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News 2015

Winner of the 90th anniversary Rolex Fastnet Race, Géry Trentesaux and crew of Courrier Du Leon - Photo RORC/ELWJ Photography Winner of the 90th anniversary Rolex Fastnet Race, Géry Trentesaux and crew of Courrier Du Leon - Photo RORC/ELWJ Photography

France Dominates 90th Anniversary Rolex Fastnet Race

Winner of the 90th anniversary Rolex Fastnet Race, Géry Trentesaux and crew of Courrier Du Leon - Photo RORC/ELWJ Photography

The Rolex Fastnet Race, the event that caused the formation of the Royal Ocean Racing Club, celebrated its 90th birthday in 2015.

How the founding fathers of the club and its flagship event would have been in awe of their creation with 300 boats signing up within just 24 minutes of the entry list opening in January, a record-sized fleet of 356 boats starting from the Royal Yacht Squadron line making the Rolex Fastnet Race by far the largest of the world’s classic 600 mile offshore races, in terms of participation.

It attracts top teams from around the world with boats ranging from Spindrift 2 and Comanche - the world’s fastest offshore racing multihull and monohull respectively - down to Contessa and Dehler 32 cruiser racers with every conceivable flavour of offshore racing yacht in between.

The upper echelons in the fleet are packed with America’s Cup and Volvo Ocean Race winners plus Olympic and World champions, while the bulk of entries are Corinthian with sailing school and family crews for whom the biennial race from Cowes to Plymouth via the Fastnet Rock off southwest Ireland represents the pinnacle of their sailing season, if not their careers.

From some way out, the forecast for this year’s race was extremely light. In the event, the nine fastest boats made it around in reasonable order before high pressure over the Celtic Sea saw the wind disappear from the race track for 36 hours. This caused multiple park-ups, huge compression in the fleet and several attempts at deep water kedging. These conditions affected all but the smallest in the giant fleet, and continued until Wednesday when the more usual frontal systems resumed rolling through, providing a fast finish especially for the mid-fleet.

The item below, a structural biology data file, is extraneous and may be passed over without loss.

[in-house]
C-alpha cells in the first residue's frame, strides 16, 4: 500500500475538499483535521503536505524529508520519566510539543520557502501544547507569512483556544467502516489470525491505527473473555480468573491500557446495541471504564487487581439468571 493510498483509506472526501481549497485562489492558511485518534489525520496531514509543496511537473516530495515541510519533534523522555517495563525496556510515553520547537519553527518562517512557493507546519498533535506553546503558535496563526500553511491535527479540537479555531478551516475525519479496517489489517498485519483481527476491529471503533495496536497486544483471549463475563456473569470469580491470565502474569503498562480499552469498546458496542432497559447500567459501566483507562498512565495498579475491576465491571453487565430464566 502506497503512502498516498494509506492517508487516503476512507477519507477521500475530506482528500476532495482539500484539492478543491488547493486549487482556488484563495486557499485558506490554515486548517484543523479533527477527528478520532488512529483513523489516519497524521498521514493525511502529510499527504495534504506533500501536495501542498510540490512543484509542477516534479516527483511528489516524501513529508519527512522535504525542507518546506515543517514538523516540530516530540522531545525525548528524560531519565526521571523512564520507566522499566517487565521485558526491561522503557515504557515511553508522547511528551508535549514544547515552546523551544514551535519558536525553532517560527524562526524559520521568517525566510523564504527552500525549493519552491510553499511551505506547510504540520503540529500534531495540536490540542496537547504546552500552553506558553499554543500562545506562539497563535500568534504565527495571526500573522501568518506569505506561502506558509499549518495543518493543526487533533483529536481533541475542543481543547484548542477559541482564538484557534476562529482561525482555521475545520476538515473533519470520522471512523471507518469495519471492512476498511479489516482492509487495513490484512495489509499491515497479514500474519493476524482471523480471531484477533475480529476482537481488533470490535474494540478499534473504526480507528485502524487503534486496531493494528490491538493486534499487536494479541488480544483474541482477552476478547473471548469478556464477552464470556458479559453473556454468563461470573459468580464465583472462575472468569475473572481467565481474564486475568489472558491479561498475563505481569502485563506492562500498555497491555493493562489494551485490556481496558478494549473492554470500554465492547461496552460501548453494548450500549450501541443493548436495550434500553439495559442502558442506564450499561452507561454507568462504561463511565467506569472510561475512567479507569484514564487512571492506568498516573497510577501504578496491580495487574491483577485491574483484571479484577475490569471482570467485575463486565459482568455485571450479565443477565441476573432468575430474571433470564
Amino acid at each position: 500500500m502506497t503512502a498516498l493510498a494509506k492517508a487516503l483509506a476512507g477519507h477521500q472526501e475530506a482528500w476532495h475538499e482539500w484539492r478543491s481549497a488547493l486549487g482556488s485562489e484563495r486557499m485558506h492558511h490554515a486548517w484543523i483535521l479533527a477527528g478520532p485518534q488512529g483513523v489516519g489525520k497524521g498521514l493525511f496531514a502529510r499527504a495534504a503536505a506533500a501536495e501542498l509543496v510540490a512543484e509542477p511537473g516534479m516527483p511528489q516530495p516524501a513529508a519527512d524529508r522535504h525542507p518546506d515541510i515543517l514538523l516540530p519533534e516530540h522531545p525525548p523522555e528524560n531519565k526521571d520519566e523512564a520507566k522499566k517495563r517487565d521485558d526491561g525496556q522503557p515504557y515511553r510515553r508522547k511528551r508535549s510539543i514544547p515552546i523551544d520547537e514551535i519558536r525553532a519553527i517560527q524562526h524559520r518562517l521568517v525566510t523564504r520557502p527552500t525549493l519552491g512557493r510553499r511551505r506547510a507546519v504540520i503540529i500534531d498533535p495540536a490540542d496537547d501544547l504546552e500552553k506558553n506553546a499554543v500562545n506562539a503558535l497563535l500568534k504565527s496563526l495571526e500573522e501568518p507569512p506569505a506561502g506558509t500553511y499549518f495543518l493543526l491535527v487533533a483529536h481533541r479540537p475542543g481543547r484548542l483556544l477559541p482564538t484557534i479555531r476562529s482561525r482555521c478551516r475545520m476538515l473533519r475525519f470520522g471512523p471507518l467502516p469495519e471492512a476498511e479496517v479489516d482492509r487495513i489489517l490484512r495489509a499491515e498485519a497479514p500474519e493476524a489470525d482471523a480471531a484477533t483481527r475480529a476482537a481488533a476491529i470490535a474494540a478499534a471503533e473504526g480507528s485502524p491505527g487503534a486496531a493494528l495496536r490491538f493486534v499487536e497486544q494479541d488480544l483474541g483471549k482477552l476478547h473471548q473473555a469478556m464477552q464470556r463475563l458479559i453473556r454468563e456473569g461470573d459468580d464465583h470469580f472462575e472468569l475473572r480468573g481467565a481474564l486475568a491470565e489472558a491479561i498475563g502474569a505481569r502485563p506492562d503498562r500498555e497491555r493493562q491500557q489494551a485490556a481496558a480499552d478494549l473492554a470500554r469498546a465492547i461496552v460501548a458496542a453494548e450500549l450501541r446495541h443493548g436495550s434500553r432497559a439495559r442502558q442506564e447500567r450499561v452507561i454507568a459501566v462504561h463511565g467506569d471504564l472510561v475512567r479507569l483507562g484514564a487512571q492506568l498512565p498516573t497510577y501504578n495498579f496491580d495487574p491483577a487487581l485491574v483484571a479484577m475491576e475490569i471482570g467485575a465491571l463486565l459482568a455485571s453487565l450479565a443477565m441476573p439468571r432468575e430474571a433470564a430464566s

True to the forecast, among the multiple starts, that occurred at intervals from 1200-1340 BST on Sunday 16th August, those leaving earliest, including the nimble multihulls, struggled to cross the start line against the last of the flood tide. And when the tide did turn favourable, it proved disastrous for boats that were over early, taking them more than half an hour to turn around and claw their way back to the line to restart successfully.

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Alkaid III - Nautistock.com skipper and crew with the trophy for winning IRC 4 Overall. Photo: RORC/ELWJ Photography Alkaid III - Nautistock.com skipper and crew with the trophy for winning IRC 4 Overall. Photo: RORC/ELWJ Photography

Eras collide in IRC 4

While, thanks to the ultra-light forecast, pre-start expectations had the Rolex Fastnet Race tailenders arriving sometime in week two, in fact on the morning of day seven of the Royal Ocean Racing Club’s 90th anniversary event, just five boats remain at sea. Bringing up the rear, Martin Lossie’s Dehler 32 Picolini was expected to reach Plymouth late this afternoon.

Winner in the Rolex Fastnet Race’s smallest class, IRC 4 was inevitably French, but on this occasion French boats managed to secure only 50% of the top 10 places in this 37 boat class.

For Gerard Quenot and crew, this was the second occasion he had campaigned his JPK 10.10 Alkaid III – Nautistock.com in the Rolex Fastnet Race, finishing fourth in class in 2013.

“We are very happy to win in IRC 4,” said Quenot. “It was very nice with light conditions for the first two days and then the breeze came at the Scillies. The best part for us was between the Scillies and the Fastnet because it was reaching and we got to use our magic sail – the A5.”

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Gery Trentesaux and his JPK 10.80, Courrier Du Leon, the Overall Winner of the Rolex Fastnet Race 2015. Photo: Rolex/Kurt Arrigo Gery Trentesaux and his JPK 10.80, Courrier Du Leon, the Overall Winner of the Rolex Fastnet Race 2015. Photo: Rolex/Kurt Arrigo

Lucky 13th for Géry Trentesaux